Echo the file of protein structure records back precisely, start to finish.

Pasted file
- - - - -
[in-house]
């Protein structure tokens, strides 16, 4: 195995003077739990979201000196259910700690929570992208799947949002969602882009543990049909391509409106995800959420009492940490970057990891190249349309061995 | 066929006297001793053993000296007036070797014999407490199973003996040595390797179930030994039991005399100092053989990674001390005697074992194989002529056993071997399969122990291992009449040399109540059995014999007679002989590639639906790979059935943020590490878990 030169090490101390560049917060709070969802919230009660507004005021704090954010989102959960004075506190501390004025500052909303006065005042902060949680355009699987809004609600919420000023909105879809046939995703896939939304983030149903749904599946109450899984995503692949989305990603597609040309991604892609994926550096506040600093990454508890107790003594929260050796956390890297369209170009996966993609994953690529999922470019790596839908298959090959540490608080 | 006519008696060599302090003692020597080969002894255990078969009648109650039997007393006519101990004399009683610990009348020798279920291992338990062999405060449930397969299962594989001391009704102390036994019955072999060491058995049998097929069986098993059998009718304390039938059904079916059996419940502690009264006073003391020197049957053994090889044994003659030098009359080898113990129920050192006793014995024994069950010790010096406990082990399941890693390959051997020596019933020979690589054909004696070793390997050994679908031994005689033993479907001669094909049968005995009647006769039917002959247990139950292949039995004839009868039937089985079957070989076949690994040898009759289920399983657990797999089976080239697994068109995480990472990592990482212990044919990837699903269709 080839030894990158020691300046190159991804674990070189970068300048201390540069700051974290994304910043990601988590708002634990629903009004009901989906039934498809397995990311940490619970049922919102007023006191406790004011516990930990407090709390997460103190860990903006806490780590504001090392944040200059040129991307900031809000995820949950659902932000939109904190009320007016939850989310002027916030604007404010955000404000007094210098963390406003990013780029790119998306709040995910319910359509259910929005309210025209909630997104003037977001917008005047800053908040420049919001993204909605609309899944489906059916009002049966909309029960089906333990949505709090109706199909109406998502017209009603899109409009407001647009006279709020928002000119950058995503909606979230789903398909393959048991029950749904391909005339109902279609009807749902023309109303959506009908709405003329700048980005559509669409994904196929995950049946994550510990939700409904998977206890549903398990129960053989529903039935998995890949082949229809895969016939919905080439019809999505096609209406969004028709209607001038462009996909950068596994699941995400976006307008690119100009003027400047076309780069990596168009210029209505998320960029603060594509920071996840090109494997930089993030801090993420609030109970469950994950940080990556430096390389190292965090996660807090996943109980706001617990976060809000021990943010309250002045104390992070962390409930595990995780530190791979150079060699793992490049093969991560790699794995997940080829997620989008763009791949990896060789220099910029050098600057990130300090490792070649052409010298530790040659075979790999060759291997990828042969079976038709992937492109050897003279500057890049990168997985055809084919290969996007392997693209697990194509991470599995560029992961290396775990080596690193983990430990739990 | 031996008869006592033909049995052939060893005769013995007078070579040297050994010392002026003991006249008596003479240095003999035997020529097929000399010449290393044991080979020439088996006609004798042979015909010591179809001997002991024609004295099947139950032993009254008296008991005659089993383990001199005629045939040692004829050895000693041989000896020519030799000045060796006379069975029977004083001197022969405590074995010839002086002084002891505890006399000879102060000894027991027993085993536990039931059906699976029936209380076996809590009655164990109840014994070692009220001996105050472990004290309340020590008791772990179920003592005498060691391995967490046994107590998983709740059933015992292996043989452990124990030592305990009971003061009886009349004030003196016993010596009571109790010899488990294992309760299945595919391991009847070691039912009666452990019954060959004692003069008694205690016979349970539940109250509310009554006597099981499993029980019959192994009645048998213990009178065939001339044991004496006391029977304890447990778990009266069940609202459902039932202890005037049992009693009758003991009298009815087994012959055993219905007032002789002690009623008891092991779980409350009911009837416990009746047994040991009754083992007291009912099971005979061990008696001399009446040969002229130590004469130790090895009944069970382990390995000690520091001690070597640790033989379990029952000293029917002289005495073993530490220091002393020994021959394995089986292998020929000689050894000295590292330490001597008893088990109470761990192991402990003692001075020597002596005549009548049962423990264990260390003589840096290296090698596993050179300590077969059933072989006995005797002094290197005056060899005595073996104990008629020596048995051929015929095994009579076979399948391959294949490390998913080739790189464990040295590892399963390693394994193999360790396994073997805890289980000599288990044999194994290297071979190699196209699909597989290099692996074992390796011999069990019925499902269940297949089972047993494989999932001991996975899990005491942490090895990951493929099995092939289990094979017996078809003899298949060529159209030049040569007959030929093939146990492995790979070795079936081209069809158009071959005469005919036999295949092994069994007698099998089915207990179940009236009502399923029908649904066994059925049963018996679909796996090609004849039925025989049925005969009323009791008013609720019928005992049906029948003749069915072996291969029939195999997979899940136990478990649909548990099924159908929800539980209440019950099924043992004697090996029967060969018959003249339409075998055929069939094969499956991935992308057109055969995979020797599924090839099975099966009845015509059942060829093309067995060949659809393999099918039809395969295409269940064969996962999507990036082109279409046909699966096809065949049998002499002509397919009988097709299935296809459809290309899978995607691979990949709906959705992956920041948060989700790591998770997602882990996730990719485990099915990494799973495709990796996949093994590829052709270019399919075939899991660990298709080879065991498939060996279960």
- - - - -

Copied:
[in-house]
């Protein structure tokens, strides 16, 4: 195995003077739990979201000196259910700690929570992208799947949002969602882009543990049909391509409106995800959420009492940490970057990891190249349309061995 | 066929006297001793053993000296007036070797014999407490199973003996040595390797179930030994039991005399100092053989990674001390005697074992194989002529056993071997399969122990291992009449040399109540059995014999007679002989590639639906790979059935943020590490878990 030169090490101390560049917060709070969802919230009660507004005021704090954010989102959960004075506190501390004025500052909303006065005042902060949680355009699987809004609600919420000023909105879809046939995703896939939304983030149903749904599946109450899984995503692949989305990603597609040309991604892609994926550096506040600093990454508890107790003594929260050796956390890297369209170009996966993609994953690529999922470019790596839908298959090959540490608080 | 006519008696060599302090003692020597080969002894255990078969009648109650039997007393006519101990004399009683610990009348020798279920291992338990062999405060449930397969299962594989001391009704102390036994019955072999060491058995049998097929069986098993059998009718304390039938059904079916059996419940502690009264006073003391020197049957053994090889044994003659030098009359080898113990129920050192006793014995024994069950010790010096406990082990399941890693390959051997020596019933020979690589054909004696070793390997050994679908031994005689033993479907001669094909049968005995009647006769039917002959247990139950292949039995004839009868039937089985079957070989076949690994040898009759289920399983657990797999089976080239697994068109995480990472990592990482212990044919990837699903269709 080839030894990158020691300046190159991804674990070189970068300048201390540069700051974290994304910043990601988590708002634990629903009004009901989906039934498809397995990311940490619970049922919102007023006191406790004011516990930990407090709390997460103190860990903006806490780590504001090392944040200059040129991307900031809000995820949950659902932000939109904190009320007016939850989310002027916030604007404010955000404000007094210098963390406003990013780029790119998306709040995910319910359509259910929005309210025209909630997104003037977001917008005047800053908040420049919001993204909605609309899944489906059916009002049966909309029960089906333990949505709090109706199909109406998502017209009603899109409009407001647009006279709020928002000119950058995503909606979230789903398909393959048991029950749904391909005339109902279609009807749902023309109303959506009908709405003329700048980005559509669409994904196929995950049946994550510990939700409904998977206890549903398990129960053989529903039935998995890949082949229809895969016939919905080439019809999505096609209406969004028709209607001038462009996909950068596994699941995400976006307008690119100009003027400047076309780069990596168009210029209505998320960029603060594509920071996840090109494997930089993030801090993420609030109970469950994950940080990556430096390389190292965090996660807090996943109980706001617990976060809000021990943010309250002045104390992070962390409930595990995780530190791979150079060699793992490049093969991560790699794995997940080829997620989008763009791949990896060789220099910029050098600057990130300090490792070649052409010298530790040659075979790999060759291997990828042969079976038709992937492109050897003279500057890049990168997985055809084919290969996007392997693209697990194509991470599995560029992961290396775990080596690193983990430990739990 | 031996008869006592033909049995052939060893005769013995007078070579040297050994010392002026003991006249008596003479240095003999035997020529097929000399010449290393044991080979020439088996006609004798042979015909010591179809001997002991024609004295099947139950032993009254008296008991005659089993383990001199005629045939040692004829050895000693041989000896020519030799000045060796006379069975029977004083001197022969405590074995010839002086002084002891505890006399000879102060000894027991027993085993536990039931059906699976029936209380076996809590009655164990109840014994070692009220001996105050472990004290309340020590008791772990179920003592005498060691391995967490046994107590998983709740059933015992292996043989452990124990030592305990009971003061009886009349004030003196016993010596009571109790010899488990294992309760299945595919391991009847070691039912009666452990019954060959004692003069008694205690016979349970539940109250509310009554006597099981499993029980019959192994009645048998213990009178065939001339044991004496006391029977304890447990778990009266069940609202459902039932202890005037049992009693009758003991009298009815087994012959055993219905007032002789002690009623008891092991779980409350009911009837416990009746047994040991009754083992007291009912099971005979061990008696001399009446040969002229130590004469130790090895009944069970382990390995000690520091001690070597640790033989379990029952000293029917002289005495073993530490220091002393020994021959394995089986292998020929000689050894000295590292330490001597008893088990109470761990192991402990003692001075020597002596005549009548049962423990264990260390003589840096290296090698596993050179300590077969059933072989006995005797002094290197005056060899005595073996104990008629020596048995051929015929095994009579076979399948391959294949490390998913080739790189464990040295590892399963390693394994193999360790396994073997805890289980000599288990044999194994290297071979190699196209699909597989290099692996074992390796011999069990019925499902269940297949089972047993494989999932001991996975899990005491942490090895990951493929099995092939289990094979017996078809003899298949060529159209030049040569007959030929093939146990492995790979070795079936081209069809158009071959005469005919036999295949092994069994007698099998089915207990179940009236009502399923029908649904066994059925049963018996679909796996090609004849039925025989049925005969009323009791008013609720019928005992049906029948003749069915072996291969029939195999997979899940136990478990649909548990099924159908929800539980209440019950099924043992004697090996029967060969018959003249339409075998055929069939094969499956991935992308057109055969995979020797599924090839099975099966009845015509059942060829093309067995060949659809393999099918039809395969295409269940064969996962999507990036082109279409046909699966096809065949049998002499002509397919009988097709299935296809459809290309899978995607691979990949709906959705992956920041948060989700790591998770997602882990996730990719485990099915990494799973495709990796996949093994590829052709270019399919075939899991660990298709080879065991498939060996279960």